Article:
“At this very moment there may be a dozen climbers on the buildings of Cambridge. They do not know each other; they are unlikely to meet. And inadvertently they will find what we found, a love for the buildings and the climbs upon them, a love for the night and the thrill of darkness.”
This is the passage that concludes The Night Climbers of Cambridge, a 1937 book that remains an influence on those with a head for heights in this famously low-lying city.
The tome describes a familiar skyline: the four piercing spires of King’s College Chapel, the tower of St John’s, the pale Portland stone of the Senate House.
And for decades, a clandestine group has sought distraction from the monotony of study by scaling some of these landmarks.
“If you like mountaineering or rock climbing, Cambridge is probably the worst place in the whole of Britain to be,” says Tom Whipple – now science editor at The Times – who tiptoed across the rooftops as a restless maths student in 2000.
“I’m used to modern plastic drainpipes, but these were really sturdy cast-iron ones – you could get your hands behind them and climb.
“Sitting up there in the fog, the clocks are chiming midnight; you cannot see anything of the modern world.
“You flatter yourself; you feel part of this secret society, this continuum. I was hooked.”
Whipple talks of abseiling into the Trinity Ball in a dinner jacket – and the kudos to be gained from “leaving a wheelie bin on New Hall dome”.
“The fear of getting caught was more intense than the fear of injury,” says Rebecca Wetten, who studied history of art between 2010 and 2014.
She says her favourite climbs were at the New Museums Site and the Faculty of History, which is noted for its resemblance to an open book.
“None of the climbs needed special equipment but you worked out a pattern to them; you needed someone who knew the way and would help you figure out shortcuts. That’s why it was good to do it as a pair.”
And although membership of a club isn’t necessary to partake in this renegade pastime, it does appear there is a shadowy group dedicated to night climbing.
A reporter with Cambridge student newspaper The Tab, who in March 2016 followed a small group on the rooftops, claimed to have seen a list of 24 initiation questions for night climbers who hoped to join a secret society dedicated to the practice.
These ranged from “How close have you come to dying?”, “Do you ever have to consciously prevent yourself from deliberately jumping when you find yourself standing on a cliff or rooftop?”, to the apparently irrelevant: “What do you know about central banking and currency laws?”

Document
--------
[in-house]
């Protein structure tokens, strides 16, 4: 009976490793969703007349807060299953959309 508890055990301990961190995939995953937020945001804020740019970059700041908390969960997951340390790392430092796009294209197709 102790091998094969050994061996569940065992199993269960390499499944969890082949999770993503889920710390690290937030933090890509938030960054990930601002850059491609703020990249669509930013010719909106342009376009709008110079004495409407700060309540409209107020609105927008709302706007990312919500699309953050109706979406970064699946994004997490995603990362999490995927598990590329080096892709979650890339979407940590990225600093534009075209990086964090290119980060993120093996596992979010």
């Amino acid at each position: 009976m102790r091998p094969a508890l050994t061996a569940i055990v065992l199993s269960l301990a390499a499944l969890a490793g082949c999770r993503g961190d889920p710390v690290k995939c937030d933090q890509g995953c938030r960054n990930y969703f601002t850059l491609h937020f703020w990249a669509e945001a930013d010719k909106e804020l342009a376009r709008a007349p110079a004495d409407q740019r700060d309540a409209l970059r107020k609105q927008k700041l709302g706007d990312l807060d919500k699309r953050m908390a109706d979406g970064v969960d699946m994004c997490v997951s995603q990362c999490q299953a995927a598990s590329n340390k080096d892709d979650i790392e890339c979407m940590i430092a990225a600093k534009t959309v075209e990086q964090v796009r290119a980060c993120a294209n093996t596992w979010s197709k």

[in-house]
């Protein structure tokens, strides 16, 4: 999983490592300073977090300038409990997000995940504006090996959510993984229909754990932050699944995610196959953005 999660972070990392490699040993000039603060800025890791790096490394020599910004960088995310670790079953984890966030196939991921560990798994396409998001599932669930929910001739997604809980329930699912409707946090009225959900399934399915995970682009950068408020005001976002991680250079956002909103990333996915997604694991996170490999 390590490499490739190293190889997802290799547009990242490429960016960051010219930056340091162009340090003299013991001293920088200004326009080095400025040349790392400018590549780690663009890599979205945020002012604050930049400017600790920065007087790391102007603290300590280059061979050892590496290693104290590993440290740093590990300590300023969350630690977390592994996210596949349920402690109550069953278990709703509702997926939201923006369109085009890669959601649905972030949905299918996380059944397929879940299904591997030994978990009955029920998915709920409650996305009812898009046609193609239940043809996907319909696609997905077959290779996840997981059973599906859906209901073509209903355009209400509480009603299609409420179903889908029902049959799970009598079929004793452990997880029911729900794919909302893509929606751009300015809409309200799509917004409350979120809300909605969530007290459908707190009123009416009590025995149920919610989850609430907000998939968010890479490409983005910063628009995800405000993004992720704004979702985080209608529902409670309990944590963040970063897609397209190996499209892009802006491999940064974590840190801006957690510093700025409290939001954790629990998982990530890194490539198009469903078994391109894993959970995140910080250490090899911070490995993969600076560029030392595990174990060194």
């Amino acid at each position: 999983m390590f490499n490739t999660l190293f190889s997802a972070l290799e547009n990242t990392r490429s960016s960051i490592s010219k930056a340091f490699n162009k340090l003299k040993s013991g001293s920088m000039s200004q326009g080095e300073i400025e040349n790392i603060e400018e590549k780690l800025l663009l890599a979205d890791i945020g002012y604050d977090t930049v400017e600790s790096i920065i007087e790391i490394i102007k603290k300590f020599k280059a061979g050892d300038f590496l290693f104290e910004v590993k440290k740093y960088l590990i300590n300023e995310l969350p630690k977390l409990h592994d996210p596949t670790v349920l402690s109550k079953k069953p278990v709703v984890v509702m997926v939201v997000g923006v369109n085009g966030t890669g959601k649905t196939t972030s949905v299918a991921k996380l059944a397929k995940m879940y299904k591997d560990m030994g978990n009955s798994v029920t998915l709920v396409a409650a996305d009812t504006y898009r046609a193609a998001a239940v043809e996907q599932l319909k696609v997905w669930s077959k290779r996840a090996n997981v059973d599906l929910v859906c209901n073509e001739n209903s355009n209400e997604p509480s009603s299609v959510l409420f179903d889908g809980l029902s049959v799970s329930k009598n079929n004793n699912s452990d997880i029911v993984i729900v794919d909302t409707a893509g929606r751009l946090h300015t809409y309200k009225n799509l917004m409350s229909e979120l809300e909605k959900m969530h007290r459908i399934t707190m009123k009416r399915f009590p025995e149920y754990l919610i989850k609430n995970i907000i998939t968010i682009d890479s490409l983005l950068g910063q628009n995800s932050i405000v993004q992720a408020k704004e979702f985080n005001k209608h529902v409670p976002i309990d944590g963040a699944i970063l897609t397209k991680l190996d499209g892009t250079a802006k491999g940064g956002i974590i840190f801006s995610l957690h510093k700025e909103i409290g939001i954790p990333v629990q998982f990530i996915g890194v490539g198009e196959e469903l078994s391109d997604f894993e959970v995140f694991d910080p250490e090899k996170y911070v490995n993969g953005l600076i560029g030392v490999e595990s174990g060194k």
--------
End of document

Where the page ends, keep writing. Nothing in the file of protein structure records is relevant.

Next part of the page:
Looking up at the rooftops, tourist Leo Hayes, 70, who is visiting Cambridge from Ireland, is incredulous to learn of the activity. “Just one word: mad,” he says.
“Risk your life for nothing except a dare? Jumping between buildings? Crazy.”
In 1899, British mountaineer and poet Geoffrey Winthrop Young was the first person to document the activity in his book The Roof-Climber’s Guide to Trinity, written in part as a parody of an alpine guidebook.
The third edition in 1960, edited by Richard Williams, describes the practice as “like cat burglary, but without the robberies”.
But 1937’s The Night Climbers of Cambridge, by Whipplesnaith – the pseudonym of the author Noël Howard Symington – is the publication that is credited with inspiring generations of night climbers.
It describes in detail the routes up particular colleges – and indeed the routes off them: the “Senate House leap” is achieved by jumping across the 6ft (1.8m) gap between the roof of Gonville and Caius College and the neighbouring Senate House.
Jon Gifford, of Oleander Press, which reprinted later editions of Whipplesnaith’s guide, says the work has “great literary appeal”, with language that’s “evocative of another age”.
“It is melodious and romantic,” he says. “The thrill of being alive and one with nature, in many ways.
“But it was also about civil disobedience, letting off steam, about risking lives.”
Tom Whipple, who was given a copy by his father, remembers a particular passage with fondness: “As furtively as the bats of twilight, they shun the eyes of the world, going on their mysterious journeys and retiring as quietly as they set out.”